News / Middle East

    US Sends Envoy to Egypt

    A crowd remains late in the afternoon in Tahrir Square in Cairo, Egypt, Feb 1, 2011
    A crowd remains late in the afternoon in Tahrir Square in Cairo, Egypt, Feb 1, 2011

    The United States has sent its former ambassador to Egypt to meet with Egyptian officials and provide his assessment of the situation.

    The U.S. State Department confirmed Tuesday that Frank Wisner was in Cairo on behalf of the U.S. government.

    Wisner served as U.S. ambassador to Egypt from 1986 to 1991, and a senior official told The New York Times that he is a "friend" of Egyptian President Hosni Mubarak.

    Also Tuesday, U.S. Senator John Kerry called for Mr. Mubarak to gracefully "step aside."

    Kerry, the chair of the Senate Foreign Relations Committee, said the people of Egypt have "moved beyond" Mr. Mubarak and his regime.

    He said he believes it is vital for the Egyptian president to transform this moment into the "new future for Egypt."

    In Ankara, Turkish Prime Minister Recep Tayyip Erdogan urged Mr. Mubarak to listen to the demands of his people as they call for change.

    Meanwhile, the United Nations human rights chief said Mr. Mubarak's government has committed serious abuses, including widespread torture.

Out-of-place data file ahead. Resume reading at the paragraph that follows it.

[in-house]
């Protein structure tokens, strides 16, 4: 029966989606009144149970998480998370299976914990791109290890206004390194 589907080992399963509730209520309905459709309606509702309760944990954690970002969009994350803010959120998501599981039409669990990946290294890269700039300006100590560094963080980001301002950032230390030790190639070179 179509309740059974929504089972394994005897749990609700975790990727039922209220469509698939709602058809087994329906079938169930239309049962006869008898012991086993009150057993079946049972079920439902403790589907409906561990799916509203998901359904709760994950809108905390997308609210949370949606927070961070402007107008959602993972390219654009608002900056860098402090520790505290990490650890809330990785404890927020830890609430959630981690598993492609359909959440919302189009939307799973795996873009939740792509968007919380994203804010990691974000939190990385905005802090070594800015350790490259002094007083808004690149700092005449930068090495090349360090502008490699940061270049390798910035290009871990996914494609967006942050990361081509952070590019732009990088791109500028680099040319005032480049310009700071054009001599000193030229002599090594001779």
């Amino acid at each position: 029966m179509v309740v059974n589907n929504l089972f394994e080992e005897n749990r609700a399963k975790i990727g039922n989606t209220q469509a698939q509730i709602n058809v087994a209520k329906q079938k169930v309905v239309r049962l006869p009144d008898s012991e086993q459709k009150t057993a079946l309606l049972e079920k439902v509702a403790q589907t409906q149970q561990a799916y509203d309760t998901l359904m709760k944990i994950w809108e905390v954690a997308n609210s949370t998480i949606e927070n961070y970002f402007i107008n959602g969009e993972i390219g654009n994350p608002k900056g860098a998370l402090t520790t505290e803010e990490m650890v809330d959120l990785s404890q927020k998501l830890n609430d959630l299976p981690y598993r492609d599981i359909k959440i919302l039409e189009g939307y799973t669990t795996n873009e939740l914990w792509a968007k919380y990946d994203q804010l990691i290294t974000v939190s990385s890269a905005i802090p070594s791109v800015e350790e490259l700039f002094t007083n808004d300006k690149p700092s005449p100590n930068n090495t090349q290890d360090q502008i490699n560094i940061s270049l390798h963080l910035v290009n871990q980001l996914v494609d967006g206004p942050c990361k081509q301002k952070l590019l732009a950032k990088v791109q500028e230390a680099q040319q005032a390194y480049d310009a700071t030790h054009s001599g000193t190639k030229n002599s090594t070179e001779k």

U.N. High Commissioner for Human Rights Navi Pillay also called on the government to stop interfering with communications, and to ensure security forces avoid using excessive force.

    On Monday, the United States dismissed Mr. Mubarak's move to name a new government, saying the situation calls for action and not appointments.

    White House spokesman Robert Gibbs said the U.S. is calling for "a change in the way the country works," but did not say Mr. Mubarak should step down.

    White House officials say the U.S. is pushing Mr. Mubarak to work to meet the demands of protesters by lifting emergency laws, allowing non-governmental organizations to operate and freeing political prisoners.

    Gibbs said Washington wants "meaningful negotiations" among all groups in Egypt, and he repeated the Obama administration's call for free and fair elections.

    The U.S. has long backed Mr. Mubarak as a friend to Israel and a bulwark against radical Islam.

    The U.S. State Department confirmed Tuesday that Frank Wisner was in Cairo on behalf of the U.S. government.

    Wisner served as U.S. ambassador to Egypt from 1986 to 1991, and a senior official told The New York Times that he is a "friend" of Egyptian President Hosni Mubarak.

    Also Tuesday, U.S. Senator John Kerry called for Mr. Mubarak to gracefully "step aside."

    Some information for this report was provided by AP, AFP and Reuters.

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